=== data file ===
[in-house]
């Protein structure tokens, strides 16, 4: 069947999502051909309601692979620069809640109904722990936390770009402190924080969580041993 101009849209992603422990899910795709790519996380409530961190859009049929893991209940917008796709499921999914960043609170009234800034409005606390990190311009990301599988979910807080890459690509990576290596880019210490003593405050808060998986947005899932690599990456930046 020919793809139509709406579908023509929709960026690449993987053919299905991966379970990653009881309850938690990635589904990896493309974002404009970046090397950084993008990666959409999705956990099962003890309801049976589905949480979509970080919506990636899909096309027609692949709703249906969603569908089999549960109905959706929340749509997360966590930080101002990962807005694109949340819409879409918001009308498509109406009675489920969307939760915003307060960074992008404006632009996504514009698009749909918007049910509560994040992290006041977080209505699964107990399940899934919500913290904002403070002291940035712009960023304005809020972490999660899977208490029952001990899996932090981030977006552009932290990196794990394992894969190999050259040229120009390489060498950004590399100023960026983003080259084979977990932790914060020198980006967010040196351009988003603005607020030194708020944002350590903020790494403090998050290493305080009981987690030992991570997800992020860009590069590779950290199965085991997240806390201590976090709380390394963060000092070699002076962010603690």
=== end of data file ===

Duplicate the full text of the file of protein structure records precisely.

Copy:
[in-house]
């Protein structure tokens, strides 16, 4: 069947999502051909309601692979620069809640109904722990936390770009402190924080969580041993 101009849209992603422990899910795709790519996380409530961190859009049929893991209940917008796709499921999914960043609170009234800034409005606390990190311009990301599988979910807080890459690509990576290596880019210490003593405050808060998986947005899932690599990456930046 020919793809139509709406579908023509929709960026690449993987053919299905991966379970990653009881309850938690990635589904990896493309974002404009970046090397950084993008990666959409999705956990099962003890309801049976589905949480979509970080919506990636899909096309027609692949709703249906969603569908089999549960109905959706929340749509997360966590930080101002990962807005694109949340819409879409918001009308498509109406009675489920969307939760915003307060960074992008404006632009996504514009698009749909918007049910509560994040992290006041977080209505699964107990399940899934919500913290904002403070002291940035712009960023304005809020972490999660899977208490029952001990899996932090981030977006552009932290990196794990394992894969190999050259040229120009390489060498950004590399100023960026983003080259084979977990932790914060020198980006967010040196351009988003603005607020030194708020944002350590903020790494403090998050290493305080009981987690030992991570997800992020860009590069590779950290199965085991997240806390201590976090709380390394963060000092070699002076962010603690």